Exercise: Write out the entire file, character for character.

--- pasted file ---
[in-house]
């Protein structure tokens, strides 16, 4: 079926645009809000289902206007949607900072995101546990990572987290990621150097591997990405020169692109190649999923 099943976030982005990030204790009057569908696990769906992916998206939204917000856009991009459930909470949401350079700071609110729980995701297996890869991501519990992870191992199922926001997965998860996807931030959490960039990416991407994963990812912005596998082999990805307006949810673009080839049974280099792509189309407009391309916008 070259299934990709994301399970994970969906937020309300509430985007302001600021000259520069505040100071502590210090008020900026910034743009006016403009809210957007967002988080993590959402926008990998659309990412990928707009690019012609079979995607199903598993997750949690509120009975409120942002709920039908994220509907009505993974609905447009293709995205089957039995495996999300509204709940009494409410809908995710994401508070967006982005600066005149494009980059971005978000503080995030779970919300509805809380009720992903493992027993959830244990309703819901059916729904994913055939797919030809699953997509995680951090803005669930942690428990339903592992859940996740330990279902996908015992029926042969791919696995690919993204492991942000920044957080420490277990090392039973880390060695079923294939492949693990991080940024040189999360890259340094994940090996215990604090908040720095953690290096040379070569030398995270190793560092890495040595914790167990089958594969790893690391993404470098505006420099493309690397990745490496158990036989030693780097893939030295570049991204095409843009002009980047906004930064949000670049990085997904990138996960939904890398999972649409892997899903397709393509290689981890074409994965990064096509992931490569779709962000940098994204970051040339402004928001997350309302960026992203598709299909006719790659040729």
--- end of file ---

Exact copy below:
[in-house]
């Protein structure tokens, strides 16, 4: 079926645009809000289902206007949607900072995101546990990572987290990621150097591997990405020169692109190649999923 099943976030982005990030204790009057569908696990769906992916998206939204917000856009991009459930909470949401350079700071609110729980995701297996890869991501519990992870191992199922926001997965998860996807931030959490960039990416991407994963990812912005596998082999990805307006949810673009080839049974280099792509189309407009391309916008 070259299934990709994301399970994970969906937020309300509430985007302001600021000259520069505040100071502590210090008020900026910034743009006016403009809210957007967002988080993590959402926008990998659309990412990928707009690019012609079979995607199903598993997750949690509120009975409120942002709920039908994220509907009505993974609905447009293709995205089957039995495996999300509204709940009494409410809908995710994401508070967006982005600066005149494009980059971005978000503080995030779970919300509805809380009720992903493992027993959830244990309703819901059916729904994913055939797919030809699953997509995680951090803005669930942690428990339903592992859940996740330990279902996908015992029926042969791919696995690919993204492991942000920044957080420490277990090392039973880390060695079923294939492949693990991080940024040189999360890259340094994940090996215990604090908040720095953690290096040379070569030398995270190793560092890495040595914790167990089958594969790893690391993404470098505006420099493309690397990745490496158990036989030693780097893939030295570049991204095409843009002009980047906004930064949000670049990085997904990138996960939904890398999972649409892997899903397709393509290689981890074409994965990064096509992931490569779709962000940098994204970051040339402004928001997350309302960026992203598709299909006719790659040729």